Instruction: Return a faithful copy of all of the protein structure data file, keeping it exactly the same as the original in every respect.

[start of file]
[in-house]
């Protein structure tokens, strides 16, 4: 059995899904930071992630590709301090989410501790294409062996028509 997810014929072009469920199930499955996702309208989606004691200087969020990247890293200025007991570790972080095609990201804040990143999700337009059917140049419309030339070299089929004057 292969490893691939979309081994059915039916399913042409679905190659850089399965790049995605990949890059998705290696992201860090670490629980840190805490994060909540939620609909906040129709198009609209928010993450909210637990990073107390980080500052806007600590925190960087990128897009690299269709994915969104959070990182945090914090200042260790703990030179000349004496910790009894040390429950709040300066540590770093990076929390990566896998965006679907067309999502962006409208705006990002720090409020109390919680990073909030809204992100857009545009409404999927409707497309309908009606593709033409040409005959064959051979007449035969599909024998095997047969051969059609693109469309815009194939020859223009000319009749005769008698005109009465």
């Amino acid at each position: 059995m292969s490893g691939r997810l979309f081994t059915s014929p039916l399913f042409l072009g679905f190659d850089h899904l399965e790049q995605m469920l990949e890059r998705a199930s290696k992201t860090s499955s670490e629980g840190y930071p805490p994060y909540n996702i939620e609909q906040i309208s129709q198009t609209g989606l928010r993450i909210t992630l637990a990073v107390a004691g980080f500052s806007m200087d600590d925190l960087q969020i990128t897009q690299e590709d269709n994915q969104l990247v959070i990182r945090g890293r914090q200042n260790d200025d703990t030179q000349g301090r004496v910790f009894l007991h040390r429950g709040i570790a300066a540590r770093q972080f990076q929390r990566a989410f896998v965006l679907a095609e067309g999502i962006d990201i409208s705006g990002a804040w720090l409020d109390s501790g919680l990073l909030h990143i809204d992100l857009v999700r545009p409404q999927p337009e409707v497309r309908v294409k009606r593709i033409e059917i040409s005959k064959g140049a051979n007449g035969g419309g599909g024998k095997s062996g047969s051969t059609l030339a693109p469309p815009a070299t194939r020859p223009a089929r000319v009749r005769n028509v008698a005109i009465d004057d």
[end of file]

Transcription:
[in-house]
């Protein structure tokens, strides 16, 4: 059995899904930071992630590709301090989410501790294409062996028509 997810014929072009469920199930499955996702309208989606004691200087969020990247890293200025007991570790972080095609990201804040990143999700337009059917140049419309030339070299089929004057 292969490893691939979309081994059915039916399913042409679905190659850089399965790049995605990949890059998705290696992201860090670490629980840190805490994060909540939620609909906040129709198009609209928010993450909210637990990073107390980080500052806007600590925190960087990128897009690299269709994915969104959070990182945090914090200042260790703990030179000349004496910790009894040390429950709040300066540590770093990076929390990566896998965006679907067309999502962006409208705006990002720090409020109390919680990073909030809204992100857009545009409404999927409707497309309908009606593709033409040409005959064959051979007449035969599909024998095997047969051969059609693109469309815009194939020859223009000319009749005769008698005109009465």
């Amino acid at each position: 059995m292969s490893g691939r997810l979309f081994t059915s014929p039916l399913f042409l072009g679905f190659d850089h899904l399965e790049q995605m469920l990949e890059r998705a199930s290696k992201t860090s499955s670490e629980g840190y930071p805490p994060y909540n996702i939620e609909q906040i309208s129709q198009t609209g989606l928010r993450i909210t992630l637990a990073v107390a004691g980080f500052s806007m200087d600590d925190l960087q969020i990128t897009q690299e590709d269709n994915q969104l990247v959070i990182r945090g890293r914090q200042n260790d200025d703990t030179q000349g301090r004496v910790f009894l007991h040390r429950g709040i570790a300066a540590r770093q972080f990076q929390r990566a989410f896998v965006l679907a095609e067309g999502i962006d990201i409208s705006g990002a804040w720090l409020d109390s501790g919680l990073l909030h990143i809204d992100l857009v999700r545009p409404q999927p337009e409707v497309r309908v294409k009606r593709i033409e059917i040409s005959k064959g140049a051979n007449g035969g419309g599909g024998k095997s062996g047969s051969t059609l030339a693109p469309p815009a070299t194939r020859p223009a089929r000319v009749r005769n028509v008698a005109i009465d004057d």